The Full Belmonte, 1/18/21
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In the lead-up to Inauguration Day, more troops have been installed in Washington, D.C., than are in Afghanistan, Iraq, and Syria combined. State capitols have also ramped up their law-enforcement presence. THE HILL
The FBI is screening all 25,000 National Guard troops heading to D.C. as fears mount among defense officials that those responsible for security at the inauguration could participate in an insider attack, The Associated Press reported Sunday. Read more at The Hill
Half a million Americans are expected to have died from COVID-19 by mid-February, said the incoming CDC director. The assessment comes as health experts warn new variants of the coronavirus could speed up its spread. CNN
Known U.S. cases: 23,936,775 (1 in 14 Americans)
Known U.S. deaths: 397,600 (1.66% of U.S. cases ↓ — 1 in 832 Americans)
Known worldwide deaths: 2,031,052
U.S. percentage of known worldwide deaths: 19.58% ↑
U.S. percentage of world's population: 4.28% (Census.gov)
US Vaccine: West Virginia has emerged as an unlikely success in the nation’s otherwise chaotic vaccine rollout. It's largely a result of the state’s decision to enlist mom-and-pop pharmacies to give the shots, rather than agreeing to a federal partnership with CVS and Walgreens. Now more shots have gone into people’s arms per capita across West Virginia than in any other state. Data shows that at least 7.5% of the population has received the first of two shots. The vaccine effort is being trumpeted by the governor as running counter to preconceived notions about the state being backward, Cuneyt Dil reports. Read more at AP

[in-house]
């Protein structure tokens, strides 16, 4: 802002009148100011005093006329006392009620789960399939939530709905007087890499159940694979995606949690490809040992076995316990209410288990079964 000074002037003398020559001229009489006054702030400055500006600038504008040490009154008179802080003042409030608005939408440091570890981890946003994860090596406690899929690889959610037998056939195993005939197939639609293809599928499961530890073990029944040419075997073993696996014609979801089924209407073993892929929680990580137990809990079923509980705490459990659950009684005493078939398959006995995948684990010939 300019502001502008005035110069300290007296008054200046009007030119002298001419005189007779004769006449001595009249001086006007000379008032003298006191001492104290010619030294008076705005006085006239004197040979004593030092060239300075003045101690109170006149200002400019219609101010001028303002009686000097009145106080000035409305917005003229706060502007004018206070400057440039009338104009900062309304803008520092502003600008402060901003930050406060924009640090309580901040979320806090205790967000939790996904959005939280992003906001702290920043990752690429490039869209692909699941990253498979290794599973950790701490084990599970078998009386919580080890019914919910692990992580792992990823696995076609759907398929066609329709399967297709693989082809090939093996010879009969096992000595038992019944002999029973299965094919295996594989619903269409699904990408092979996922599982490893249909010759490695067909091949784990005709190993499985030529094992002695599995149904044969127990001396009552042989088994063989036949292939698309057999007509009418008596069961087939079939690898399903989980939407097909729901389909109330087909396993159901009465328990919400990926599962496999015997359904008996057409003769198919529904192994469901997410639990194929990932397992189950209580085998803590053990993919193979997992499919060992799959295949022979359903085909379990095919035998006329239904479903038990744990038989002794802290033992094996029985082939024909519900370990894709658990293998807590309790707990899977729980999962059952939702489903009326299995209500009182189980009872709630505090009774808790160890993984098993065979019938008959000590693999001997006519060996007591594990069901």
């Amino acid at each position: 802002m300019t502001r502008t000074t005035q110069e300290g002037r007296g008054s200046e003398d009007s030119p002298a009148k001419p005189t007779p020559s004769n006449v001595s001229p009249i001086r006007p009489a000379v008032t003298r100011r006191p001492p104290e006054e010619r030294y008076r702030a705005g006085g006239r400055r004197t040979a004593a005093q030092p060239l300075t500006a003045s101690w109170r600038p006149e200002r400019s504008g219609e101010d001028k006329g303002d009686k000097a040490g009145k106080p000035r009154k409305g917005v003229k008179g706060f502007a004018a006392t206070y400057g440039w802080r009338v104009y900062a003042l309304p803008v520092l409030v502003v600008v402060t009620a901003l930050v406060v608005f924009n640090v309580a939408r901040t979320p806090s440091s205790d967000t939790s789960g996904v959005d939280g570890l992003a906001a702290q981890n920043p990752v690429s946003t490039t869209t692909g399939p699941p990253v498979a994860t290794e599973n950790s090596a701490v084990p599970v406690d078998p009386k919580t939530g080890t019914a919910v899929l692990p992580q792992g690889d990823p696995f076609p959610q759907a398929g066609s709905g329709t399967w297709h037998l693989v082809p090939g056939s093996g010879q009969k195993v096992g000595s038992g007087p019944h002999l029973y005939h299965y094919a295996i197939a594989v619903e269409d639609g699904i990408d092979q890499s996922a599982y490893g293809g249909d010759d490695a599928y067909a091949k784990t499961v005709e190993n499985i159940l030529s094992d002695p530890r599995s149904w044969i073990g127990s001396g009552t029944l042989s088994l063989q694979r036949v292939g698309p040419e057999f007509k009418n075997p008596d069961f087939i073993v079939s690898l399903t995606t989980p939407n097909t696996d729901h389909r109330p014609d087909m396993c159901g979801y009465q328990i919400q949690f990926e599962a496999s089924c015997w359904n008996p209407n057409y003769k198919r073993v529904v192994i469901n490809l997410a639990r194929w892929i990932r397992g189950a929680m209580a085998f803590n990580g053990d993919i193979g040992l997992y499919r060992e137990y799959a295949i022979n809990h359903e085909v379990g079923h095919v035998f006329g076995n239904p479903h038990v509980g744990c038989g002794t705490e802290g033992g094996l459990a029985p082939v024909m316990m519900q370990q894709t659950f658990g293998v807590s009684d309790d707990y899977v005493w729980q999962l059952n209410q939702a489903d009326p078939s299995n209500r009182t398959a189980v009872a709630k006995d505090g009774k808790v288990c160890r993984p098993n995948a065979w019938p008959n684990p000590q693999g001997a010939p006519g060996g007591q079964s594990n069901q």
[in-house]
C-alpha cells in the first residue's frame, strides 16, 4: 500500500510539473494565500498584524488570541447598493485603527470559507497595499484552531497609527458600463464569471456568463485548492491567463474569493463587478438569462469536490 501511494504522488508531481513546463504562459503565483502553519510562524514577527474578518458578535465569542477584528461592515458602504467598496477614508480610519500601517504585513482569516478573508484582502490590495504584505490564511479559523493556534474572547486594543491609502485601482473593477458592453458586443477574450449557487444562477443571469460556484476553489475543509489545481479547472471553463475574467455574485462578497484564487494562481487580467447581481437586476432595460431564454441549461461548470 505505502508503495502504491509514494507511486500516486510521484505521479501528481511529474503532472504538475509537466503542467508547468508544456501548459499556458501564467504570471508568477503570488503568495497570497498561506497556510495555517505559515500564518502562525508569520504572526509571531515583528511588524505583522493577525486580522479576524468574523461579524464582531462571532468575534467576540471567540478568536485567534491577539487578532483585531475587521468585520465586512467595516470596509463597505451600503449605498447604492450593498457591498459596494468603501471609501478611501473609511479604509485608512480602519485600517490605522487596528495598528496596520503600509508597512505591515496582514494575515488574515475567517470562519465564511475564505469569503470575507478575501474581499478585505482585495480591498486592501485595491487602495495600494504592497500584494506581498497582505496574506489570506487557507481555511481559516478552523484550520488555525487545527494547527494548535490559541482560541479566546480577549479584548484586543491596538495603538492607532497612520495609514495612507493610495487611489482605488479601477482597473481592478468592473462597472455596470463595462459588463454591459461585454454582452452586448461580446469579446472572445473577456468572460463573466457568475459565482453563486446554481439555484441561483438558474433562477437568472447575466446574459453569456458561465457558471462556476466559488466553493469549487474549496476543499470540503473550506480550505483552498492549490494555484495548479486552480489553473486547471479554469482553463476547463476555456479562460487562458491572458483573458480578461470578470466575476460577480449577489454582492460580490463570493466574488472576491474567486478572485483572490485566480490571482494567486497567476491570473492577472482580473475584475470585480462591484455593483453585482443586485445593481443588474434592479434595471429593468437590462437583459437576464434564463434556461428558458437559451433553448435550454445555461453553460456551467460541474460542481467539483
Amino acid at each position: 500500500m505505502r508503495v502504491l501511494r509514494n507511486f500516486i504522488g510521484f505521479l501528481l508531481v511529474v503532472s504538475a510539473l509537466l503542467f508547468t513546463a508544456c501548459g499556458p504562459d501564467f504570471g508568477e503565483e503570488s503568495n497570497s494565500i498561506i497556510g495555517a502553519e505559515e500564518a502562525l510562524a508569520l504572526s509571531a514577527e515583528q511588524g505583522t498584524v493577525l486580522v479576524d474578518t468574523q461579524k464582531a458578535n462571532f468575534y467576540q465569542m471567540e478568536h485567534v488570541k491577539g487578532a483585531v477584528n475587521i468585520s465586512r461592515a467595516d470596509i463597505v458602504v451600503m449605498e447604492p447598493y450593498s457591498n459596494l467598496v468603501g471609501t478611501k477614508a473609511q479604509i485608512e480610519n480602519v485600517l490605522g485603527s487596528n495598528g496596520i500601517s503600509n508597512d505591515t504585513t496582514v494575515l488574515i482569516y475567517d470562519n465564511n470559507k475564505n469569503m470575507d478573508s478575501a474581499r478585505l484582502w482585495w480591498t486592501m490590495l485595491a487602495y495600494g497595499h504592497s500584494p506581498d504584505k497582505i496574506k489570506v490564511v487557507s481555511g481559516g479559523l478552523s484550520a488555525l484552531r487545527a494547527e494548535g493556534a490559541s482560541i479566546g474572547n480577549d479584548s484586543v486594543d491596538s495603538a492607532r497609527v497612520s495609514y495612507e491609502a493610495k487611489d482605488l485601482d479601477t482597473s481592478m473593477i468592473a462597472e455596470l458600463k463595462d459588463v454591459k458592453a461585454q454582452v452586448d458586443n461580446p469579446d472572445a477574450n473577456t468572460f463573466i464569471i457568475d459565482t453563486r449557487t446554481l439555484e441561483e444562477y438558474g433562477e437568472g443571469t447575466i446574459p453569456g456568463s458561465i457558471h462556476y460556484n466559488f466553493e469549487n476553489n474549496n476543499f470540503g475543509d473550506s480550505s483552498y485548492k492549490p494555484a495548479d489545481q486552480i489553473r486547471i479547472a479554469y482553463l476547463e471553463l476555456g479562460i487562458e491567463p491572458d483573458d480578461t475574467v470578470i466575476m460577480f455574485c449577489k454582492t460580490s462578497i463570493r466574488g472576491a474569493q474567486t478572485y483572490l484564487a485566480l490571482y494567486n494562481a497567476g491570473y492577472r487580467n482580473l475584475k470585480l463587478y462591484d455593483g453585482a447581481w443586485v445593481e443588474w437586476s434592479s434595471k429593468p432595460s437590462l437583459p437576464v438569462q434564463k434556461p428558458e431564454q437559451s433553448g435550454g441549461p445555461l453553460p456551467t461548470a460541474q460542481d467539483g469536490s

A heavy-metal guitarist, the alleged leader of a Colorado paramilitary training group and two ex-military militia members from Ohio have been charged with allegedly taking part in the riot at the Capitol last week, as the FBI ratchets up its investigation into the role extremist groups played in storming the building.
Jon Schaffer, an Indiana musician, turned himself in to the FBI on Sunday afternoon, officials said. On Jan. 6, Schaffer was photographed inside the Capitol, wearing a hat that said “Oath Keepers Lifetime Member.” Schaffer founded Iced Earth, a heavy-metal band, and music fans quickly recognized him as the FBI circulated wanted posters with his face on them.
Schaffer was charged with six counts, including engaging in an act of physical violence. Authorities said Schaffer was among the rioters who targeted U.S. Capitol Police with bear spray.
Also charged in a court filing made public Sunday was Robert Gieswein, 24, of Cripple Creek, Colo. Court papers say that Gieswein is affiliated with an Oath Keepers-related extremist group called the Three Percenters, and that he assaulted federal officers outside the Capitol with bear spray and a baseball bat; “encouraged other rioters as they broke a window of the Capitol building; entered … and then charged through the Capitol building.”
Gieswein runs a private paramilitary training group called the Woodland Wild Dogs, and a patch for that group was visible on a tactical vest he wore during the attack on Congress, an FBI affidavit said.
Gieswein gave a media interview in which he echoed anti-Semitic conspiracy theories, the affidavit said, and said his message to Congress was “that they need to get the corrupt politicians out of office. Pelosi, the Clintons … every single one of them, Biden, Kamala.”
Also arrested Sunday were Donovan Crowl, 50, a former U.S. Marine, and Army veteran Jessica Watkins, 38. A bartender, Watkins recently told the Ohio Capital Journal that she formed the “Ohio State Regular Militia” in 2019 — a unit of the Oath Keepers, the FBI said — and that the group has appeared at a dozen protests to “protect people.” Read more at Washington Post